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Park takes helm
Publication Date : 25-02-2013
S. Korea's first female president takes over presidency; inaugural ceremony to draw record 70,000 people
The Park Geun-hye administration launches today to steer the country through a critical juncture at home and abroad.
It is tasked with realigning diplomacy and security in the face of North Korea’s volatile nuclear threat and achieving the new national paradigm of balancing growth and welfare, all in the midst of acute ideological division domestically.
Park took over power from former President Lee Myung-bak as of midnight Sunday in accordance with the Constitution, assuming all the legal powers of a president including supreme command over the military.
The inauguration ceremony for the nation’s 18th president will be held at 11am Monday at the National Assembly before some 70,000 attendants including 145 foreign envoys to Korea and 22 top-level government delegates from overseas.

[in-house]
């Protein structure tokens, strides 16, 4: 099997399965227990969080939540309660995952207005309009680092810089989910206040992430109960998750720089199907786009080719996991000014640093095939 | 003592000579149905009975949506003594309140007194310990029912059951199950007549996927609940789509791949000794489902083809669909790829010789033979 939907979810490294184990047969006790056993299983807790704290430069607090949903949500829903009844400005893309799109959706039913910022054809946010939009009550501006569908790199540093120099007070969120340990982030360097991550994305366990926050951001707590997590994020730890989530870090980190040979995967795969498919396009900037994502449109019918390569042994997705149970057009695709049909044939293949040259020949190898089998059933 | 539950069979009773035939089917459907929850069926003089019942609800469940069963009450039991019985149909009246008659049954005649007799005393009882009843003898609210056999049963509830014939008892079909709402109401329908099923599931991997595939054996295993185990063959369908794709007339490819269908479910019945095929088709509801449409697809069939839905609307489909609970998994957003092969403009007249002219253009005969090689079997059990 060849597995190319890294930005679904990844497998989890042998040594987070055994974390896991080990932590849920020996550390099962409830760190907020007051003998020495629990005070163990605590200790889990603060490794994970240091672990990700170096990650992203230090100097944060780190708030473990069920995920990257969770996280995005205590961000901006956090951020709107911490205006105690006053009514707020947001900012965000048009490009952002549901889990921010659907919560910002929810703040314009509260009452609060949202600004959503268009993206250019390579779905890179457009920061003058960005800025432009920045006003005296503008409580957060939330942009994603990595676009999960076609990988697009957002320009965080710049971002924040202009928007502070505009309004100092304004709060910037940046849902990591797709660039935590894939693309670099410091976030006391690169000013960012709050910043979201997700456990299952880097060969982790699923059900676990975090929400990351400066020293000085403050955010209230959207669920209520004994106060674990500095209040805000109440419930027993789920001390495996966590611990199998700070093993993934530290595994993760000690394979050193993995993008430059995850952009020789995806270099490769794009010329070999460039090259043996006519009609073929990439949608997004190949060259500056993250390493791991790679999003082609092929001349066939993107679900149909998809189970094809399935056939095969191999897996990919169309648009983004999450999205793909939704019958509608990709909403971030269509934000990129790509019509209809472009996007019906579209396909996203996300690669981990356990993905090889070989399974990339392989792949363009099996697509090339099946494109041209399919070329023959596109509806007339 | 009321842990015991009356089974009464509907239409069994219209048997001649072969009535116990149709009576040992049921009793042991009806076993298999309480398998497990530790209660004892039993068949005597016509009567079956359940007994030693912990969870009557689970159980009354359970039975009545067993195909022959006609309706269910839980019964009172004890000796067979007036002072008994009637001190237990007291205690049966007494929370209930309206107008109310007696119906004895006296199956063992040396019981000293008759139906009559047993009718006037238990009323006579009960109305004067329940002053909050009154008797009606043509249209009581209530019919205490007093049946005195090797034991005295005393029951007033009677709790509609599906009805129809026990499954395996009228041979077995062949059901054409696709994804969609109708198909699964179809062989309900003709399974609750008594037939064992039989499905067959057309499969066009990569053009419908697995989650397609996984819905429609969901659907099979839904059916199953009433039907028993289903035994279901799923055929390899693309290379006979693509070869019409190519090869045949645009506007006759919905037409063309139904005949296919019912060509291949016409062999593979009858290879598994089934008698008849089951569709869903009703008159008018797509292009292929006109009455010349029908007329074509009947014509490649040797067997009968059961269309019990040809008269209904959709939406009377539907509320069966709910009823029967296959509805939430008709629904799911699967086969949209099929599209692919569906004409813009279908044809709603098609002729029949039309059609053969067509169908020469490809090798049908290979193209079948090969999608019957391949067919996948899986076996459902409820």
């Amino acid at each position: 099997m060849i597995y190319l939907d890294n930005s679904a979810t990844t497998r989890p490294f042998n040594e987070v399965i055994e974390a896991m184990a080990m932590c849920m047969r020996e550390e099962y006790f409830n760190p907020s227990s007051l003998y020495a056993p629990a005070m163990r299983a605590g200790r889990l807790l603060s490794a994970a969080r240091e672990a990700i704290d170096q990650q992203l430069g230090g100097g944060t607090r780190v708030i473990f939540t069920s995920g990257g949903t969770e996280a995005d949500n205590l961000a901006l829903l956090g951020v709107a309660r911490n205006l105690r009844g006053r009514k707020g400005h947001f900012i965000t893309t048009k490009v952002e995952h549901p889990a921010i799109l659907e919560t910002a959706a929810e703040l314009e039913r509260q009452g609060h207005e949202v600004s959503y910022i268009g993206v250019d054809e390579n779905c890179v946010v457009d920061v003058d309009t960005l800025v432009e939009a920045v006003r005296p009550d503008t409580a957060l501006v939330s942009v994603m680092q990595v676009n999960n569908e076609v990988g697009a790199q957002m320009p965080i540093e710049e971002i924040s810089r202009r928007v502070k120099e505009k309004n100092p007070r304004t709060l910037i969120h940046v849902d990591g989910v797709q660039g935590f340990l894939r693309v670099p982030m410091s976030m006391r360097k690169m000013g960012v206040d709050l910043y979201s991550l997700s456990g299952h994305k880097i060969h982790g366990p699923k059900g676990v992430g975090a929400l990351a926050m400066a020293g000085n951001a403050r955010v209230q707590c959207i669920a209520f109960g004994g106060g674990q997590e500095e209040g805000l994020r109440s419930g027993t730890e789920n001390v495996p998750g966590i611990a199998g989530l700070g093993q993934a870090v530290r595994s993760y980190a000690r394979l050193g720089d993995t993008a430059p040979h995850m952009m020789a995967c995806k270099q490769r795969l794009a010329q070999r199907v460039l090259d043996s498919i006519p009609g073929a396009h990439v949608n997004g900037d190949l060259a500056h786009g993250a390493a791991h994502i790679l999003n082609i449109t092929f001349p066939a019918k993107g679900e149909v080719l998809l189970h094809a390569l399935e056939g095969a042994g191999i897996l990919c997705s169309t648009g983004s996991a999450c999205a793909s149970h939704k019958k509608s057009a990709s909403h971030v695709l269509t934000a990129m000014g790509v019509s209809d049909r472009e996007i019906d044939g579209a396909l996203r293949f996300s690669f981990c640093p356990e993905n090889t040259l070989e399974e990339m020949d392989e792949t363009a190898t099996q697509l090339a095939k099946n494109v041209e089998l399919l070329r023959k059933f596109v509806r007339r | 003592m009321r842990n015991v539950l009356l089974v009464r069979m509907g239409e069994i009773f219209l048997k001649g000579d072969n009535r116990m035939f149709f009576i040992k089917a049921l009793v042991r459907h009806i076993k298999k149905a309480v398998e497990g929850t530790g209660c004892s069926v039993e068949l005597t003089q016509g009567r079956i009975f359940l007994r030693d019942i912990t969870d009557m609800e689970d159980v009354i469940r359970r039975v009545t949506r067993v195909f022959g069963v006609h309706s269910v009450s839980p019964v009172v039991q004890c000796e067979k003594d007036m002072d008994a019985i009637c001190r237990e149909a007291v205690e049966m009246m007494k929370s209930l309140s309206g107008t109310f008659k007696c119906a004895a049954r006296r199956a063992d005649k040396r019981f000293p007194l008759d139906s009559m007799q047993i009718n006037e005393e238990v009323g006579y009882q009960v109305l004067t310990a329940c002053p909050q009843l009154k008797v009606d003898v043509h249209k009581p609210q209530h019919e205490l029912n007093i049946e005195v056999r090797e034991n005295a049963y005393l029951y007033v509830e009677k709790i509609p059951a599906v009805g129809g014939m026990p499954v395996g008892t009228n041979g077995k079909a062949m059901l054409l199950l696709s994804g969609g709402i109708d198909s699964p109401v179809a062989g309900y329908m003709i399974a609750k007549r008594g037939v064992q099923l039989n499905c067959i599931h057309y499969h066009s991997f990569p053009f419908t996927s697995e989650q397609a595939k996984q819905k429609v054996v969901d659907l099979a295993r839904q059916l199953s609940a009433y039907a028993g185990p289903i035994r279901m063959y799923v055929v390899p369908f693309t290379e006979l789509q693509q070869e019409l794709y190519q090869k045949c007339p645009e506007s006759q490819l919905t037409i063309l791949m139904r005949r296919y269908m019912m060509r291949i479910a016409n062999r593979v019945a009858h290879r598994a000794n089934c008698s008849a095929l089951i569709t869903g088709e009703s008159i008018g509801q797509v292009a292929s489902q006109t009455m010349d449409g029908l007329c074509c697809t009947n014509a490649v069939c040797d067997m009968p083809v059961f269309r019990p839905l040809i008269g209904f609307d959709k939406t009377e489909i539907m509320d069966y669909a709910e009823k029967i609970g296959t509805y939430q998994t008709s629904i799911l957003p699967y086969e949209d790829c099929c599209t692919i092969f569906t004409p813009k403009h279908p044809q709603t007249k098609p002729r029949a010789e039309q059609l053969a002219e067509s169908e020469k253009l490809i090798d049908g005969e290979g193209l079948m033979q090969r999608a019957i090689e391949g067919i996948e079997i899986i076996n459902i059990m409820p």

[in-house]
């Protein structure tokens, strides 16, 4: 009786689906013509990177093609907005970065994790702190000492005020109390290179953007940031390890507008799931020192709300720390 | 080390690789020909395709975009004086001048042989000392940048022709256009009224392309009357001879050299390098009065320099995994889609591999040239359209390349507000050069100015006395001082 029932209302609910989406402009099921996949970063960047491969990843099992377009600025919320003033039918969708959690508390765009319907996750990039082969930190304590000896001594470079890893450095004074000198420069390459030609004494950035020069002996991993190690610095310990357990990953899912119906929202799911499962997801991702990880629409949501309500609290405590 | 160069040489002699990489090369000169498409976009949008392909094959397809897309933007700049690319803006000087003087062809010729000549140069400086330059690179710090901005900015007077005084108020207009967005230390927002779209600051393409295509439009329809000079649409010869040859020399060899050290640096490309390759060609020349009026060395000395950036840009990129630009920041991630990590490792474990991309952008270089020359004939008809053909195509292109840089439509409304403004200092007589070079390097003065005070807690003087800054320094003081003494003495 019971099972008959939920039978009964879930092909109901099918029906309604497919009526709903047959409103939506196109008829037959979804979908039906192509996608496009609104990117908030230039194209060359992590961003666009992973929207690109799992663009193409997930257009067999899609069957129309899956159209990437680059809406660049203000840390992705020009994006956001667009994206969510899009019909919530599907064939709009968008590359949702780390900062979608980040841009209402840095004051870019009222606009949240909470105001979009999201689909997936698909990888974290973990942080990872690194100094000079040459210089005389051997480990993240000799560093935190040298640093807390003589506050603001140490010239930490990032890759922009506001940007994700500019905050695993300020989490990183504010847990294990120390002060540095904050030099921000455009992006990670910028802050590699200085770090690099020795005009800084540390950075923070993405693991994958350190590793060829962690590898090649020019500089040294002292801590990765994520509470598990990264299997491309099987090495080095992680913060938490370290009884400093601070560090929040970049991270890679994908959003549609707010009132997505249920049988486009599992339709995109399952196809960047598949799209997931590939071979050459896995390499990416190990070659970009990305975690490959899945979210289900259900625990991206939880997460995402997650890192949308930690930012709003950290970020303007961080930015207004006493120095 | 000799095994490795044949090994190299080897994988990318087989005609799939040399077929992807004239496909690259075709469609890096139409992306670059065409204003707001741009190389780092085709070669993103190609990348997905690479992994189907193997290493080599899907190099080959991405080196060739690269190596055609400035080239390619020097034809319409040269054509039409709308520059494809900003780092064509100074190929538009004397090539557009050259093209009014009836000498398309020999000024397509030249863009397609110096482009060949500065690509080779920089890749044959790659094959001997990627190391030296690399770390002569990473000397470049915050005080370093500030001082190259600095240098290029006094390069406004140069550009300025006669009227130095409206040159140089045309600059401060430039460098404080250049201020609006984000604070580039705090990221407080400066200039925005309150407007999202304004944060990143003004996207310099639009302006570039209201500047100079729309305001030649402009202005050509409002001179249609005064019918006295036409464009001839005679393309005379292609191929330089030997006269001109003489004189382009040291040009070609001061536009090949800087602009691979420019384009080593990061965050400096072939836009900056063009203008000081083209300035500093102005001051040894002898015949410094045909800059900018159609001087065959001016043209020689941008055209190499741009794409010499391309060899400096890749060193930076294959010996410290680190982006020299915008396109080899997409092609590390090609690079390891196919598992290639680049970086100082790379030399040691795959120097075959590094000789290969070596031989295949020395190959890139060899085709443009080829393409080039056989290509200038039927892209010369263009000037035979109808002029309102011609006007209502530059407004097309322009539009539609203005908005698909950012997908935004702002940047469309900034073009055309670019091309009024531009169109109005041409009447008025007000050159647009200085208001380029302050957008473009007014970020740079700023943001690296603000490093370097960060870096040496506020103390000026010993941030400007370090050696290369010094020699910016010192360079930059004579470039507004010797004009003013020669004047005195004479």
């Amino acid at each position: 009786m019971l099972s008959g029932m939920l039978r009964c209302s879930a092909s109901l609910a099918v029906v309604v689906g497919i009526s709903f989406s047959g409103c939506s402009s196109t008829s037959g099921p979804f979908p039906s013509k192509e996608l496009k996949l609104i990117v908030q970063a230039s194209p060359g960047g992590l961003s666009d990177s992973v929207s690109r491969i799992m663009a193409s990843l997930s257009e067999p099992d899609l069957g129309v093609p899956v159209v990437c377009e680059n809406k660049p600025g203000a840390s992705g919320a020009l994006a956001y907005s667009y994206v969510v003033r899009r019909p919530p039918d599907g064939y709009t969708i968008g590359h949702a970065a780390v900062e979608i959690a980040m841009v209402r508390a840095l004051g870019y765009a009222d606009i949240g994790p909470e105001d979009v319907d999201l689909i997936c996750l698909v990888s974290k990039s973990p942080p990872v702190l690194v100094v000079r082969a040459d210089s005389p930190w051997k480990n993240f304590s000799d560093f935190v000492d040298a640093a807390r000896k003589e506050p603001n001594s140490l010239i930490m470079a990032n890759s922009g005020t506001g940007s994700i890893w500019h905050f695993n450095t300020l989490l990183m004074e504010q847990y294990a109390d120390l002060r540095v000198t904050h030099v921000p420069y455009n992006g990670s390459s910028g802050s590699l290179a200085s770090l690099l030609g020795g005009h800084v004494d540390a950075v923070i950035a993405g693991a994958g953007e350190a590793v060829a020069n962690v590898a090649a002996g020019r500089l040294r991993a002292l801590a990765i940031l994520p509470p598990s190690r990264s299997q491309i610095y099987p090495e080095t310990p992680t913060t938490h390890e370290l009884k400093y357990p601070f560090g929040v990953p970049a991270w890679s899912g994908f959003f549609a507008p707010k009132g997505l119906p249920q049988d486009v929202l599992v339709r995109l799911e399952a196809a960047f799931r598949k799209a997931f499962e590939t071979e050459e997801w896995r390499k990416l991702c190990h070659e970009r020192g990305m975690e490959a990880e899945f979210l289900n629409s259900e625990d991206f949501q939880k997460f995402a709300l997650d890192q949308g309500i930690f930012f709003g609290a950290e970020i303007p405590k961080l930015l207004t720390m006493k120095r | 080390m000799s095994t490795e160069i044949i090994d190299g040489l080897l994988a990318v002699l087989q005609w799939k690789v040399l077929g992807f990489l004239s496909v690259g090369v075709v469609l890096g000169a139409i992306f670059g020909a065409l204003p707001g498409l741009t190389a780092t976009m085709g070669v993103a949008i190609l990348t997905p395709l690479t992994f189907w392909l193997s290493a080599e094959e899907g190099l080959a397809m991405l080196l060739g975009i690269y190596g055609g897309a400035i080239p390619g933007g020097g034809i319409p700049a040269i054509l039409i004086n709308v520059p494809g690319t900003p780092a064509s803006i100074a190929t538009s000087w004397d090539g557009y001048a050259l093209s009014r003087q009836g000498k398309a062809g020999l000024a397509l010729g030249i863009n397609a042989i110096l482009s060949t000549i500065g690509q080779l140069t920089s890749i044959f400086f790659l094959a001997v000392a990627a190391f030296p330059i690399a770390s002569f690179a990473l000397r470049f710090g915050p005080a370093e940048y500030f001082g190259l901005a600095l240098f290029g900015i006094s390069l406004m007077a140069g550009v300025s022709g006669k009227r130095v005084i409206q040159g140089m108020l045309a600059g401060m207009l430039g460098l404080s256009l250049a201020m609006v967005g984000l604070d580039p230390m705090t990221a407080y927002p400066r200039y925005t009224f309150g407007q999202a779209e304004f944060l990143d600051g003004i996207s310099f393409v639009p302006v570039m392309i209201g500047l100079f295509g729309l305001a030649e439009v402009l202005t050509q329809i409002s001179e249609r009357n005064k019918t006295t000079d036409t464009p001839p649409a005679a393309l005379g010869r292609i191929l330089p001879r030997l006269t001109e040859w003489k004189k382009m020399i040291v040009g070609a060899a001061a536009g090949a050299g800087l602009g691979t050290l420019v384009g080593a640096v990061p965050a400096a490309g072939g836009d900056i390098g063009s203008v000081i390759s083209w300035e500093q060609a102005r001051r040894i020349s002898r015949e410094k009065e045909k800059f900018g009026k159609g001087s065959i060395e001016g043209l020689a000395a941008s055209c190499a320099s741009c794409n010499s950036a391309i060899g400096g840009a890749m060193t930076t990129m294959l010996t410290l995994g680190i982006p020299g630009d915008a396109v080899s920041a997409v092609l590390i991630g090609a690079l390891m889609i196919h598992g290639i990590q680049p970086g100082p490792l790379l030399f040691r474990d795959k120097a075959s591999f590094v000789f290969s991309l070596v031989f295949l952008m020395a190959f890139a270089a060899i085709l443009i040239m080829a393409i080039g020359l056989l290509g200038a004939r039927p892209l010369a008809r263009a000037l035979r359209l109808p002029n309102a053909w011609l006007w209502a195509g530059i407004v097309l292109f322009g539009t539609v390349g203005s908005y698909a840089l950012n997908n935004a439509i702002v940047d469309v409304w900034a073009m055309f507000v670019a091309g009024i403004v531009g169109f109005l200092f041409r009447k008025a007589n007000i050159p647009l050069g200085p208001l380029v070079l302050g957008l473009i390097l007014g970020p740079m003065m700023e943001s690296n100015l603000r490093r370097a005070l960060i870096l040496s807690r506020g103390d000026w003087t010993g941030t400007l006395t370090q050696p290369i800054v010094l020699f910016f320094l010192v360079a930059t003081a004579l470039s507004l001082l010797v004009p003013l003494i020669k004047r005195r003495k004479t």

The conservative government launches with the aspiration to shift the national paradigm ― from quantity-oriented economic growth to quality-focused growth, and from a unilinear cause-and-effect theory of growth leading to welfare to a recursive chain between the two.
Contrary to its ambition, its start is one of the shakiest yet, with none of Cheong Wa Dae or the government ministries being close to finishing their structural and personnel handovers.
Already under the scrutiny of the information-savvier public, and pinched by the opposition’s questioning of its commitment to national unity, Park’s new administration has many obstacles to overcome and much to prove.
The daughter of former iron-fisted ruler President Park Chung-hee becomes the first female and first unmarried leader to enter Cheong Wa Dae in Korean history and is faced with obdurate calls to break from her father’s legacy.